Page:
Original article, published in the Tampa Bay Times
Laying off employees is often a necessary evil in the business world. Regardless of the size of the business or the reason for the layoff, the process is usually unpleasant for both parties involved. However, there are some methods and pointers that can make the transition smoother and less stressful for everyone.
Planning and Organization
A common reason for laying off employees is downsizing, which causes a company to reduce its workforce to improve its financial performance. It is important to think carefully about who will remain and be able to maintain the work of those who are being laid off. Once you decide which positions will be eliminated, your next step should be to create a game plan. It is beneficial to plan who will be involved in the layoffs and what you need to communicate; such as why the company is downsizing and what resources and support will be offered. Plan out the meeting to help you avoid potential legal liability, as well as overlooking any important details.
While planning how you will explain the situation to the employee think about how you can remain professional but still provide empathy and compassion. It is important to be as honest as possible and respectful to the employee. Another way to show compassion is to make sure you deliver the news in person. Although it may be uncomfortable, you will be able to have a conversation, answer questions, and help your employee make a transition plan.
Delivering the News
Always notify your employees of the layoff in a calm, private setting and don’t wait until the last minute. This shows that you respect the employee’s privacy and time and avoid some extreme emotional reactions. It’s important to get to the point. Don’t start your conversation with comments about the weather or ask about family. No amount of small talk is going to lessen the news. This will do the opposite by making the termination more unexpected. After delivering the notice to the employee give them time to process and don’t ramble on or over-explain.
Oftentimes laying off employees is caused by financial reasons rather than poor employee performance. This causes employees to question why they are being let go. Before the meeting try to imagine how a person will react and practice your responses to different emotions and questions. Don’t answer with clichés such as “look on the bright side”. This makes the employee feel like you don’t care about their feelings. Also, don’t give reasons why that specific employee is being laid off, while another coworker is retained, as this could lead to legal issues.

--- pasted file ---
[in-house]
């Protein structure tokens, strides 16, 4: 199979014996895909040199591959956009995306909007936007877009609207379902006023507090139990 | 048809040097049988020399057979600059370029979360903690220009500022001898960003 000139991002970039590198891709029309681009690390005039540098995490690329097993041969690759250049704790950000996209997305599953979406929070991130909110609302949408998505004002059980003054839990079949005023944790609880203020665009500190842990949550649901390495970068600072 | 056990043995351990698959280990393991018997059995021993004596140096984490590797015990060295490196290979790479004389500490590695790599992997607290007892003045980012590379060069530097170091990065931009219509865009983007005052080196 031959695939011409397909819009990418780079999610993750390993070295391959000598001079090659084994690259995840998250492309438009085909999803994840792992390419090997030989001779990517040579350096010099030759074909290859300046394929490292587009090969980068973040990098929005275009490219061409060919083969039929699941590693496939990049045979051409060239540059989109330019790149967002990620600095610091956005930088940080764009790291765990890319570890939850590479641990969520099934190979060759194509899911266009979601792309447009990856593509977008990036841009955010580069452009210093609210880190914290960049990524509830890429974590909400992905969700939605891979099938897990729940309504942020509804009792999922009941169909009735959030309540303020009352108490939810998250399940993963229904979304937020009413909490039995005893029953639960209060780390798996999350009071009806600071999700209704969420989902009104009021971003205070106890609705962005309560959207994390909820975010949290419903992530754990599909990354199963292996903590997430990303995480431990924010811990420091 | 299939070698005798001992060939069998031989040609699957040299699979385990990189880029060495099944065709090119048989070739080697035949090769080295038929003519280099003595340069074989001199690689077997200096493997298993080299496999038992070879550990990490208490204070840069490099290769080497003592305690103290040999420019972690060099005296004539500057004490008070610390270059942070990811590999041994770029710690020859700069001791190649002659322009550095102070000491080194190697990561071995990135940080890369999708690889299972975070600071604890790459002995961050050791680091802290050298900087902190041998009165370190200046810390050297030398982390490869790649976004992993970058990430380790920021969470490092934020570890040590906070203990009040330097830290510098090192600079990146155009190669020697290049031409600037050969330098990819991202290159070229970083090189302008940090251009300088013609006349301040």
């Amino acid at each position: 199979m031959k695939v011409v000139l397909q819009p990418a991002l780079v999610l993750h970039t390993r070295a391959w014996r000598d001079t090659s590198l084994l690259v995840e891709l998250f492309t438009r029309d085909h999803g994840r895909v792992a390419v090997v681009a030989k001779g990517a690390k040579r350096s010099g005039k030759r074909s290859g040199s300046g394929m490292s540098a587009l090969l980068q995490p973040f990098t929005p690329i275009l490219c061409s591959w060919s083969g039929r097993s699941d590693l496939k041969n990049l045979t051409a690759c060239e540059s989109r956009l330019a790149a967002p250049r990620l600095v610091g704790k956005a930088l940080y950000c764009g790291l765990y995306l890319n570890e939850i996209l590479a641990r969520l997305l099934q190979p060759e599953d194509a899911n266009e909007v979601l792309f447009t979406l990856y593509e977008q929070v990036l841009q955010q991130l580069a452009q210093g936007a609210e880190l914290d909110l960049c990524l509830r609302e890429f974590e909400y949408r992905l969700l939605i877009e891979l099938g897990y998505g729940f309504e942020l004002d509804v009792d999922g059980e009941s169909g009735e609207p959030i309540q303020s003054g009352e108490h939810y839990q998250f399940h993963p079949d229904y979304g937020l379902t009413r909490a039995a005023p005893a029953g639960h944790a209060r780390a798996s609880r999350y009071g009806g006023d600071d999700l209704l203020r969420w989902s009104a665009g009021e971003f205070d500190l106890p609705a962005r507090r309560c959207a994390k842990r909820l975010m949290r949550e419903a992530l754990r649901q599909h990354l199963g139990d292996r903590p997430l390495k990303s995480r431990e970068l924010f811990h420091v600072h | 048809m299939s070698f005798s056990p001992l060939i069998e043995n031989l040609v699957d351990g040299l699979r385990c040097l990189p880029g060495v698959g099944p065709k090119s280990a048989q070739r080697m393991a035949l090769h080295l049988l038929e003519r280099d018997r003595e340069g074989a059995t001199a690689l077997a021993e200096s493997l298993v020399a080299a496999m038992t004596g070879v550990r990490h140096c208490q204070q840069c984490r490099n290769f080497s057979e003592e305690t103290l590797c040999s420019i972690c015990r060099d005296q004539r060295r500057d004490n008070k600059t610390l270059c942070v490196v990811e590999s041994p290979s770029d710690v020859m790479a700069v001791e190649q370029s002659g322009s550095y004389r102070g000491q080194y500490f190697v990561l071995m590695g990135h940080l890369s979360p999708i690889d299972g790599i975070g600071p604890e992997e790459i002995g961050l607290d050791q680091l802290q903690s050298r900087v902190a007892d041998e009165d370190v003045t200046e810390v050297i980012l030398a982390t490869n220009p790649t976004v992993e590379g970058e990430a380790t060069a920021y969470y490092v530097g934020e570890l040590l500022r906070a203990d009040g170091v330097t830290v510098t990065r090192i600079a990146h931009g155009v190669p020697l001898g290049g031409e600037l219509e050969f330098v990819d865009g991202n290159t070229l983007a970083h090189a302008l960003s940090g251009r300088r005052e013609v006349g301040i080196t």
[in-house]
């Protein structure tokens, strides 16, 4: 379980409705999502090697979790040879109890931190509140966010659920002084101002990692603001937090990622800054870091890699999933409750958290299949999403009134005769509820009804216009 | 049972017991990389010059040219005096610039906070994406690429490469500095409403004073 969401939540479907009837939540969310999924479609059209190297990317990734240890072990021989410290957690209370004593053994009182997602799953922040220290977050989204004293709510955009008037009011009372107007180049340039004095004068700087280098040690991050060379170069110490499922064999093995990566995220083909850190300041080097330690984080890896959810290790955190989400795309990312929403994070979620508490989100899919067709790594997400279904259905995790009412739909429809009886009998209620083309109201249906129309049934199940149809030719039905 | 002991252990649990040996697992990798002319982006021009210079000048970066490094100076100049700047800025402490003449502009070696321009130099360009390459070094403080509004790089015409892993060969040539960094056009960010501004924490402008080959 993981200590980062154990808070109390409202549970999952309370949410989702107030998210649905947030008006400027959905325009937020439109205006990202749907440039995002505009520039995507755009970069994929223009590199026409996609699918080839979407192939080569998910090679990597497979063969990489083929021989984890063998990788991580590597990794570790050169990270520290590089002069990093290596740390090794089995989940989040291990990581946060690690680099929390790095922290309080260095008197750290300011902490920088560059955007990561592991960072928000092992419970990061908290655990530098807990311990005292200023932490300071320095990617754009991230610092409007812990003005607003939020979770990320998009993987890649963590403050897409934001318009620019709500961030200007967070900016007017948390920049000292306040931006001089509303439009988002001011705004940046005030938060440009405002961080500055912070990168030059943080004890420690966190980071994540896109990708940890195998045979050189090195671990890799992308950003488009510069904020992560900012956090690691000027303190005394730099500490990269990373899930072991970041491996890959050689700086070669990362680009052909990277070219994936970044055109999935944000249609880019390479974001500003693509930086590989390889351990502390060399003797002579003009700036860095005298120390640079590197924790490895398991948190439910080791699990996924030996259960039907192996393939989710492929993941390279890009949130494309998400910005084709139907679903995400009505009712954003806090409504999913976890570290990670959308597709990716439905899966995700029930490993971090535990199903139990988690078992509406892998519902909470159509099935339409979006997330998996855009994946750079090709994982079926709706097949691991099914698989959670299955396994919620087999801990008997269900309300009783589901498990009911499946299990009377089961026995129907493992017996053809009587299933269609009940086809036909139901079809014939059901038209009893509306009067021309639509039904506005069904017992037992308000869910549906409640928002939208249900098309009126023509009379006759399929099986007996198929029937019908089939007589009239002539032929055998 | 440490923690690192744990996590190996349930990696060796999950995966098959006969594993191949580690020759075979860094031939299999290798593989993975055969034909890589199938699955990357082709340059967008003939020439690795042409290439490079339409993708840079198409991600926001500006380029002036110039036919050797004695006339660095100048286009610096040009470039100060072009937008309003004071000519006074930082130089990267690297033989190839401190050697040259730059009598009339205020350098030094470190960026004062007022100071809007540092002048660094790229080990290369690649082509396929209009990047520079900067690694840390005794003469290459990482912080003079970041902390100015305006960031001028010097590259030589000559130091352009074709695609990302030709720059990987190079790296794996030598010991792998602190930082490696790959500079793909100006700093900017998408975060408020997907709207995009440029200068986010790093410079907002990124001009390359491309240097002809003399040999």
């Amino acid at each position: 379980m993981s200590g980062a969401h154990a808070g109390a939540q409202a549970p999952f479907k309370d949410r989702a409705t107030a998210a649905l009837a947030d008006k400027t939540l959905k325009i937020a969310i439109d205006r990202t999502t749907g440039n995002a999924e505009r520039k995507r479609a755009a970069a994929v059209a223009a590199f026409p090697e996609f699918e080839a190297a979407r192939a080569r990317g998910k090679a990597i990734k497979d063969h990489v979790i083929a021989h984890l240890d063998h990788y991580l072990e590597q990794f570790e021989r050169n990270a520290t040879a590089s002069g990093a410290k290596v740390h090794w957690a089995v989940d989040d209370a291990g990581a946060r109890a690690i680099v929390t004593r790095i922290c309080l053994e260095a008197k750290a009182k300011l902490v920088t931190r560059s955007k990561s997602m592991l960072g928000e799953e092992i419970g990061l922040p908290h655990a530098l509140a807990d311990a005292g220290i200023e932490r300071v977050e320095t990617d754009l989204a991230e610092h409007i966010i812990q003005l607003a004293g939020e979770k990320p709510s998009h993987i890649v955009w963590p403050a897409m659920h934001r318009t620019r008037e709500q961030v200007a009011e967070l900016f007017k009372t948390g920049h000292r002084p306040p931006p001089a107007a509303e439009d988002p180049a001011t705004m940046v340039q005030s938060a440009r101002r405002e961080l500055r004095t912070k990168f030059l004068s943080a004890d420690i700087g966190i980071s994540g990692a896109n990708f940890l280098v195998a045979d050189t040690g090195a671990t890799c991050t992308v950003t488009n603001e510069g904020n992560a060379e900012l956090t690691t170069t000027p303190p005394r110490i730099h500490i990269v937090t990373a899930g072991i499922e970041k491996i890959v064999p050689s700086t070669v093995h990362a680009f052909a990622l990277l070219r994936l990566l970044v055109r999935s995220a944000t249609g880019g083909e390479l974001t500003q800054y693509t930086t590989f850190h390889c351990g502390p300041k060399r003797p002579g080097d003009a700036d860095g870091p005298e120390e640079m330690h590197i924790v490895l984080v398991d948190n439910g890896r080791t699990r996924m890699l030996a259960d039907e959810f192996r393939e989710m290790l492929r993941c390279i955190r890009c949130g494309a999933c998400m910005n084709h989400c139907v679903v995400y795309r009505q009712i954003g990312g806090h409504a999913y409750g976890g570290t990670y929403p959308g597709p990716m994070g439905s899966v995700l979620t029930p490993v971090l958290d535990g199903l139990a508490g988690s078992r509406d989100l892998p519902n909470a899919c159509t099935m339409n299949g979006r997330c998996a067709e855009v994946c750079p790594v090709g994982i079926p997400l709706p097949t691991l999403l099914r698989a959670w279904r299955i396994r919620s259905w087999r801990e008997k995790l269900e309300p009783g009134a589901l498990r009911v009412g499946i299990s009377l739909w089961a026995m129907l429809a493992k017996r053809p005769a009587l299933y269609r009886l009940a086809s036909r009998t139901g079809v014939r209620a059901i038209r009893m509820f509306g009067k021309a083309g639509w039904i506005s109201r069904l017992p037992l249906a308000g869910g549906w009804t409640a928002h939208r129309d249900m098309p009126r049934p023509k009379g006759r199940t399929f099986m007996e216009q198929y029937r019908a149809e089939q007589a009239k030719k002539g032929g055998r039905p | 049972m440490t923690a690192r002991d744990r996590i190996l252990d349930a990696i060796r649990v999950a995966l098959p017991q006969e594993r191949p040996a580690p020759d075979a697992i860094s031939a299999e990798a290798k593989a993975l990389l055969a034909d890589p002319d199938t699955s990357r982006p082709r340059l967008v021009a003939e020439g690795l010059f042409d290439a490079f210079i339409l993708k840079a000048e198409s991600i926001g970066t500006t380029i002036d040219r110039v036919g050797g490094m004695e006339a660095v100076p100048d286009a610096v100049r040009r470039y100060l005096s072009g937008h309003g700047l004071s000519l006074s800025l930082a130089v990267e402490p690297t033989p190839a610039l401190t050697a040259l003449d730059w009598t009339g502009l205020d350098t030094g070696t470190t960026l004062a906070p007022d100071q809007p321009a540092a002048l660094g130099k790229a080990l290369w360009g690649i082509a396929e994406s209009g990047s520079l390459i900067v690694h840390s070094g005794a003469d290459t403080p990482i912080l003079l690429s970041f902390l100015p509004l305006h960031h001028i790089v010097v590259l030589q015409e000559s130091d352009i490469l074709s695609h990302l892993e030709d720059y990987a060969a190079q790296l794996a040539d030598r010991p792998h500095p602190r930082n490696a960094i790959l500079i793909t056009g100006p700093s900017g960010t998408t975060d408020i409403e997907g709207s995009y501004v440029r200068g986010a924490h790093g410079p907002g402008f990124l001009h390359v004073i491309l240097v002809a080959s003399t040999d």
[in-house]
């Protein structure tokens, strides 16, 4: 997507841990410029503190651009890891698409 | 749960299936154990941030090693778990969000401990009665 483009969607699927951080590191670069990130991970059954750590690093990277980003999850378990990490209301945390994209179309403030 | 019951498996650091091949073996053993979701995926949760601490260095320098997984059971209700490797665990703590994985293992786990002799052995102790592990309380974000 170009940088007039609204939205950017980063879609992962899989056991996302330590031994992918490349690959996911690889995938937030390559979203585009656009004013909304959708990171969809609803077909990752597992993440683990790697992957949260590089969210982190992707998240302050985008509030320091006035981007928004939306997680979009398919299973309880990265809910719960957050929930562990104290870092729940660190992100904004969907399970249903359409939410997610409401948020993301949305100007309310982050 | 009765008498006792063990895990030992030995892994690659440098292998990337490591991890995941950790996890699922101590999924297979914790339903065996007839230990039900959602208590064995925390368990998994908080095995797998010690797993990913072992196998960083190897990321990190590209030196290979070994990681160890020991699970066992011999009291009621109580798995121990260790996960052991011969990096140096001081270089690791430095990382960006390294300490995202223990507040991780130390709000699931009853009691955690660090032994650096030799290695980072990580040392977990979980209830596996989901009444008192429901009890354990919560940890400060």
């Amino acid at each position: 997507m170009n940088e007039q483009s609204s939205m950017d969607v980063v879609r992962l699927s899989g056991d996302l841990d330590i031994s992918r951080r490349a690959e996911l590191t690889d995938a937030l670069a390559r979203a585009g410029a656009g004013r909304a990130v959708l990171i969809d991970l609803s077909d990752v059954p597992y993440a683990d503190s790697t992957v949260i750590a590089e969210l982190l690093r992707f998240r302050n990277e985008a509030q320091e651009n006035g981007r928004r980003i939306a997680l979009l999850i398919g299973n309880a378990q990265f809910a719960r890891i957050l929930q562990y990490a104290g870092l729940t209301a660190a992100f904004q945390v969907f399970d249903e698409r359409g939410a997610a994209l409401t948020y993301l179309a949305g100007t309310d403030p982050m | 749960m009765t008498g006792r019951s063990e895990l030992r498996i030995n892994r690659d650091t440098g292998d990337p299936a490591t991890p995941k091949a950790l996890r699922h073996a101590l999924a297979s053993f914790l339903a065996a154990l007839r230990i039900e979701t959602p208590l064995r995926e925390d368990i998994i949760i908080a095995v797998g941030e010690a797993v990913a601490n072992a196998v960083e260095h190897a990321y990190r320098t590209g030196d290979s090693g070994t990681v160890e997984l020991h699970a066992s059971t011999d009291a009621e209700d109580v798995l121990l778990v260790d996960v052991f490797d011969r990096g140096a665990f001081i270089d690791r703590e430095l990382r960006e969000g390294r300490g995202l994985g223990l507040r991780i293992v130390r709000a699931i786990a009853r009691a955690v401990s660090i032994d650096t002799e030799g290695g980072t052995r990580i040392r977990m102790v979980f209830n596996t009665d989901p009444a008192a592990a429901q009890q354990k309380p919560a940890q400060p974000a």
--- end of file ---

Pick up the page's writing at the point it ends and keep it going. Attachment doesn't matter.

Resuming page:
After the employee is finished asking questions it’s a good time to go over a severance package, if your company has one, and any additional resources you may be able to offer.
• Severance pay
Severance pay usually amounts to a week or two of pay for each year of employment. This helps make the transition period a little easier and more positive for your employees.
Include information on COBRA and what the employee needs to continue receiving benefits.
You may want to include information and contacts for the local unemployment agency to assist the employee while they search for a new job. Additionally, include information on how to file for unemployment and apply for your state’s unemployment benefits. State unemployment can usually take time to process, so it is important for employees to file as soon as possible.
• Letter of recommendation
Something as simple as offering to provide a letter of recommendation can make the transition more positive and leave room for future opportunities with the employee.
A beneficial service to both parties is third-party outplacement. Employers can use outplacement effectively to help employees bridge the gap between unemployment and a new job. Employees impacted by the layoffs can get assistance with things like resume writing, job search assistance, and career transition counseling.
Avoid Consequences and Generate Goodwill
A combination of the above steps will help to avoid any negative consequences from the layoff. A badly delivered layoff can easily lead to weakened business relationships, reduced trust among the remaining workforce, and angry former employees who can tarnish your reputation. With the ease of social media, a nasty review can lead to lasting harm to your business. Whereas a well planned and executed layoff can position your company for future growth and greener pastures. If you’re faced with the difficult task of laying off employees, let them know not to lose hope. There are resources and tools available to get them back on their feet.